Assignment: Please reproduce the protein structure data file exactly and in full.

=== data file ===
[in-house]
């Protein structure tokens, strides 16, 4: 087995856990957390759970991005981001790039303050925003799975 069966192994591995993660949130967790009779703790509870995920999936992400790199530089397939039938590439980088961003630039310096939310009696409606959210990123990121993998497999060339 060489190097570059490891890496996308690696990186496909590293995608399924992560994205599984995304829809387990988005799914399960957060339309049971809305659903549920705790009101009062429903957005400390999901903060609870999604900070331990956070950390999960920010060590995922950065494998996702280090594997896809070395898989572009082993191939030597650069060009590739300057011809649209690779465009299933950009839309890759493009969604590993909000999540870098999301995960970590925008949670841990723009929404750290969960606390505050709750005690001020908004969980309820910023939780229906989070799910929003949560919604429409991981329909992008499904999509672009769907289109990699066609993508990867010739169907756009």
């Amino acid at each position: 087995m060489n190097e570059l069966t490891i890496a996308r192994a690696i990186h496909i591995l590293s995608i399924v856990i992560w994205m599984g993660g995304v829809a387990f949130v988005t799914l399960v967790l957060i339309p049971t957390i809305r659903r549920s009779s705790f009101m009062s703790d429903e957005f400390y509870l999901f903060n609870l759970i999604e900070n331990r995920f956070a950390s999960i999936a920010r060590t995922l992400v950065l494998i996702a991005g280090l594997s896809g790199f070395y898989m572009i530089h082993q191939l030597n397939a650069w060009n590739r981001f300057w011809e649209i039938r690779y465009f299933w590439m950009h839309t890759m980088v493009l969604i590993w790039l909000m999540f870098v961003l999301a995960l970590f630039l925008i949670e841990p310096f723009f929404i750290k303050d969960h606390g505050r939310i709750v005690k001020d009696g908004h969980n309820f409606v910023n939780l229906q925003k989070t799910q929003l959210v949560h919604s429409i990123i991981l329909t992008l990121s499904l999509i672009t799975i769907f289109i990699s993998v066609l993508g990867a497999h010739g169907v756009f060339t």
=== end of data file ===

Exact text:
[in-house]
């Protein structure tokens, strides 16, 4: 087995856990957390759970991005981001790039303050925003799975 069966192994591995993660949130967790009779703790509870995920999936992400790199530089397939039938590439980088961003630039310096939310009696409606959210990123990121993998497999060339 060489190097570059490891890496996308690696990186496909590293995608399924992560994205599984995304829809387990988005799914399960957060339309049971809305659903549920705790009101009062429903957005400390999901903060609870999604900070331990956070950390999960920010060590995922950065494998996702280090594997896809070395898989572009082993191939030597650069060009590739300057011809649209690779465009299933950009839309890759493009969604590993909000999540870098999301995960970590925008949670841990723009929404750290969960606390505050709750005690001020908004969980309820910023939780229906989070799910929003949560919604429409991981329909992008499904999509672009769907289109990699066609993508990867010739169907756009």
């Amino acid at each position: 087995m060489n190097e570059l069966t490891i890496a996308r192994a690696i990186h496909i591995l590293s995608i399924v856990i992560w994205m599984g993660g995304v829809a387990f949130v988005t799914l399960v967790l957060i339309p049971t957390i809305r659903r549920s009779s705790f009101m009062s703790d429903e957005f400390y509870l999901f903060n609870l759970i999604e900070n331990r995920f956070a950390s999960i999936a920010r060590t995922l992400v950065l494998i996702a991005g280090l594997s896809g790199f070395y898989m572009i530089h082993q191939l030597n397939a650069w060009n590739r981001f300057w011809e649209i039938r690779y465009f299933w590439m950009h839309t890759m980088v493009l969604i590993w790039l909000m999540f870098v961003l999301a995960l970590f630039l925008i949670e841990p310096f723009f929404i750290k303050d969960h606390g505050r939310i709750v005690k001020d009696g908004h969980n309820f409606v910023n939780l229906q925003k989070t799910q929003l959210v949560h919604s429409i990123i991981l329909t992008l990121s499904l999509i672009t799975i769907f289109i990699s993998v066609l993508g990867a497999h010739g169907v756009f060339t």